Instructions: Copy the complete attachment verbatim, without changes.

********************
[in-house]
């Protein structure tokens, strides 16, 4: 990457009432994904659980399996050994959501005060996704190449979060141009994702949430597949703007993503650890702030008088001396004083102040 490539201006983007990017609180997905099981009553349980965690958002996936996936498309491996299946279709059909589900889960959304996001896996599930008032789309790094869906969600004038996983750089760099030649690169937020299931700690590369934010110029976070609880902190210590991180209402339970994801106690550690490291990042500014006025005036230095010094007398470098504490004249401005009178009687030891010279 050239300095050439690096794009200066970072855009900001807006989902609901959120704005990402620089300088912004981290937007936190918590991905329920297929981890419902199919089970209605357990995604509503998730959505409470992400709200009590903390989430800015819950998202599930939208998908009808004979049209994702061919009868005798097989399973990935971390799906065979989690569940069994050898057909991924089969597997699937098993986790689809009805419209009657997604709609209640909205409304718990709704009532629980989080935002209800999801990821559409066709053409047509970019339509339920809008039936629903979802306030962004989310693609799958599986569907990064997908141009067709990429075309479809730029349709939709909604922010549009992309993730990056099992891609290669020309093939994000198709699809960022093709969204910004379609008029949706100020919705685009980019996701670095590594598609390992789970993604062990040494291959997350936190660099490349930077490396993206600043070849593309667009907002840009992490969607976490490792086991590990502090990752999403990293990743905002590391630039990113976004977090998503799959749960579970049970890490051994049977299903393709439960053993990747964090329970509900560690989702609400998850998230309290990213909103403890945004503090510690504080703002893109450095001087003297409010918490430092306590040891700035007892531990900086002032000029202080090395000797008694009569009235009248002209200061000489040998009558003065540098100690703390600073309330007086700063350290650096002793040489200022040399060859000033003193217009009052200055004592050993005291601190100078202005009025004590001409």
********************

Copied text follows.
[in-house]
């Protein structure tokens, strides 16, 4: 990457009432994904659980399996050994959501005060996704190449979060141009994702949430597949703007993503650890702030008088001396004083102040 490539201006983007990017609180997905099981009553349980965690958002996936996936498309491996299946279709059909589900889960959304996001896996599930008032789309790094869906969600004038996983750089760099030649690169937020299931700690590369934010110029976070609880902190210590991180209402339970994801106690550690490291990042500014006025005036230095010094007398470098504490004249401005009178009687030891010279 050239300095050439690096794009200066970072855009900001807006989902609901959120704005990402620089300088912004981290937007936190918590991905329920297929981890419902199919089970209605357990995604509503998730959505409470992400709200009590903390989430800015819950998202599930939208998908009808004979049209994702061919009868005798097989399973990935971390799906065979989690569940069994050898057909991924089969597997699937098993986790689809009805419209009657997604709609209640909205409304718990709704009532629980989080935002209800999801990821559409066709053409047509970019339509339920809008039936629903979802306030962004989310693609799958599986569907990064997908141009067709990429075309479809730029349709939709909604922010549009992309993730990056099992891609290669020309093939994000198709699809960022093709969204910004379609008029949706100020919705685009980019996701670095590594598609390992789970993604062990040494291959997350936190660099490349930077490396993206600043070849593309667009907002840009992490969607976490490792086991590990502090990752999403990293990743905002590391630039990113976004977090998503799959749960579970049970890490051994049977299903393709439960053993990747964090329970509900560690989702609400998850998230309290990213909103403890945004503090510690504080703002893109450095001087003297409010918490430092306590040891700035007892531990900086002032000029202080090395000797008694009569009235009248002209200061000489040998009558003065540098100690703390600073309330007086700063350290650096002793040489200022040399060859000033003193217009009052200055004592050993005291601190100078202005009025004590001409």